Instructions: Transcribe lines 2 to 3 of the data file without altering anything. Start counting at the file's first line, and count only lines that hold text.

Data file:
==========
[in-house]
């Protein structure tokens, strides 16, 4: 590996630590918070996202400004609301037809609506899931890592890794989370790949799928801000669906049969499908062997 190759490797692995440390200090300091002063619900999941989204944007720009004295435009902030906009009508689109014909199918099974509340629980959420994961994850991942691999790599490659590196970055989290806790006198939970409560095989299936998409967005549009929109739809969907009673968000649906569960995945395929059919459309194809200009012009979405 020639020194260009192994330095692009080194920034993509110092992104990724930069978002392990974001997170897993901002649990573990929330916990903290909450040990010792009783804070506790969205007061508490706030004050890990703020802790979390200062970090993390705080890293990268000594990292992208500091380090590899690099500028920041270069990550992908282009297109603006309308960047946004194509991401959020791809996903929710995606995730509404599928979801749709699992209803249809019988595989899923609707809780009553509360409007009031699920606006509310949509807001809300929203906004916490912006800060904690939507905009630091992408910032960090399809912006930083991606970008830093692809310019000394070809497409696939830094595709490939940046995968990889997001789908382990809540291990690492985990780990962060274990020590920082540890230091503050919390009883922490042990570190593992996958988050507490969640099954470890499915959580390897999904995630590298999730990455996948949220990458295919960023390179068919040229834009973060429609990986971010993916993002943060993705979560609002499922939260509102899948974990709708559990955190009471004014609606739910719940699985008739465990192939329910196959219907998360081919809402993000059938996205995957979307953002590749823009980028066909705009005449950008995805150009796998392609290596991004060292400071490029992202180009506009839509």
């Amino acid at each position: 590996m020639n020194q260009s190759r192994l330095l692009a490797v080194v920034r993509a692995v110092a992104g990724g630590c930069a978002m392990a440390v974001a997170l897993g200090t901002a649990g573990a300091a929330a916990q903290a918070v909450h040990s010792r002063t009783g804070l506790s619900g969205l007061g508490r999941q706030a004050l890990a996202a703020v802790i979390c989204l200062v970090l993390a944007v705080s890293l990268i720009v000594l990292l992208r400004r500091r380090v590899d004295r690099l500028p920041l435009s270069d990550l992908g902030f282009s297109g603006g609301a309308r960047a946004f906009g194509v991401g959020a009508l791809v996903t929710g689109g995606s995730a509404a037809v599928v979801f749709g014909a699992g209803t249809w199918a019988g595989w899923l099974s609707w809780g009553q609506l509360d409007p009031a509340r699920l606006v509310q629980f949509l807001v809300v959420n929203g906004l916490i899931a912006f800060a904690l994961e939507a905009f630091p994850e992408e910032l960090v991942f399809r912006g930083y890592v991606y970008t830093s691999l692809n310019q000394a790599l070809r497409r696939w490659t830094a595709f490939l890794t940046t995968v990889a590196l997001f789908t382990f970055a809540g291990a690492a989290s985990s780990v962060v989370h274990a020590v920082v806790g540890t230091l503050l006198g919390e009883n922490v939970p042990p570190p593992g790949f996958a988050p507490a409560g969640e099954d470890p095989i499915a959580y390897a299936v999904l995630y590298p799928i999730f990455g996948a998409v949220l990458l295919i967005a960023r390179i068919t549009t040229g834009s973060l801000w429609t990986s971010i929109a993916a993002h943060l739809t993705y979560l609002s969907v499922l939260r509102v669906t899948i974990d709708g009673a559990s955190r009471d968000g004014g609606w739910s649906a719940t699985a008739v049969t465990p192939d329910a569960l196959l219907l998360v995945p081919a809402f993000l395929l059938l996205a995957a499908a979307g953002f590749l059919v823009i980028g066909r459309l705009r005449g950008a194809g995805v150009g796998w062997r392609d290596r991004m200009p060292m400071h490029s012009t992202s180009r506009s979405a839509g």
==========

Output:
């Protein structure tokens, strides 16, 4: 590996630590918070996202400004609301037809609506899931890592890794989370790949799928801000669906049969499908062997 190759490797692995440390200090300091002063619900999941989204944007720009004295435009902030906009009508689109014909199918099974509340629980959420994961994850991942691999790599490659590196970055989290806790006198939970409560095989299936998409967005549009929109739809969907009673968000649906569960995945395929059919459309194809200009012009979405 020639020194260009192994330095692009080194920034993509110092992104990724930069978002392990974001997170897993901002649990573990929330916990903290909450040990010792009783804070506790969205007061508490706030004050890990703020802790979390200062970090993390705080890293990268000594990292992208500091380090590899690099500028920041270069990550992908282009297109603006309308960047946004194509991401959020791809996903929710995606995730509404599928979801749709699992209803249809019988595989899923609707809780009553509360409007009031699920606006509310949509807001809300929203906004916490912006800060904690939507905009630091992408910032960090399809912006930083991606970008830093692809310019000394070809497409696939830094595709490939940046995968990889997001789908382990809540291990690492985990780990962060274990020590920082540890230091503050919390009883922490042990570190593992996958988050507490969640099954470890499915959580390897999904995630590298999730990455996948949220990458295919960023390179068919040229834009973060429609990986971010993916993002943060993705979560609002499922939260509102899948974990709708559990955190009471004014609606739910719940699985008739465990192939329910196959219907998360081919809402993000059938996205995957979307953002590749823009980028066909705009005449950008995805150009796998392609290596991004060292400071490029992202180009506009839509």
């Amino acid at each position: 590996m020639n020194q260009s190759r192994l330095l692009a490797v080194v920034r993509a692995v110092a992104g990724g630590c930069a978002m392990a440390v974001a997170l897993g200090t901002a649990g573990a300091a929330a916990q903290a918070v909450h040990s010792r002063t009783g804070l506790s619900g969205l007061g508490r999941q706030a004050l890990a996202a703020v802790i979390c989204l200062v970090l993390a944007v705080s890293l990268i720009v000594l990292l992208r400004r500091r380090v590899d004295r690099l500028p920041l435009s270069d990550l992908g902030f282009s297109g603006g609301a309308r960047a946004f906009g194509v991401g959020a009508l791809v996903t929710g689109g995606s995730a509404a037809v599928v979801f749709g014909a699992g209803t249809w199918a019988g595989w899923l099974s609707w809780g009553q609506l509360d409007p009031a509340r699920l606006v509310q629980f949509l807001v809300v959420n929203g906004l916490i899931a912006f800060a904690l994961e939507a905009f630091p994850e992408e910032l960090v991942f399809r912006g930083y890592v991606y970008t830093s691999l692809n310019q000394a790599l070809r497409r696939w490659t830094a595709f490939l890794t940046t995968v990889a590196l997001f789908t382990f970055a809540g291990a690492a989290s985990s780990v962060v989370h274990a020590v920082v806790g540890t230091l503050l006198g919390e009883n922490v939970p042990p570190p593992g790949f996958a988050p507490a409560g969640e099954d470890p095989i499915a959580y390897a299936v999904l995630y590298p799928i999730f990455g996948a998409v949220l990458l295919i967005a960023r390179i068919t549009t040229g834009s973060l801000w429609t990986s971010i929109a993916a993002h943060l739809t993705y979560l609002s969907v499922l939260r509102v669906t899948i974990d709708g009673a559990s955190r009471d968000g004014g609606w739910s649906a719940t699985a008739v049969t465990p192939d329910a569960l196959l219907l998360v995945p081919a809402f993000l395929l059938l996205a995957a499908a979307g953002f590749l059919v823009i980028g066909r459309l705009r005449g950008a194809g995805v150009g796998w062997r392609d290596r991004m200009p060292m400071h490029s012009t992202s180009r506009s979405a839509g």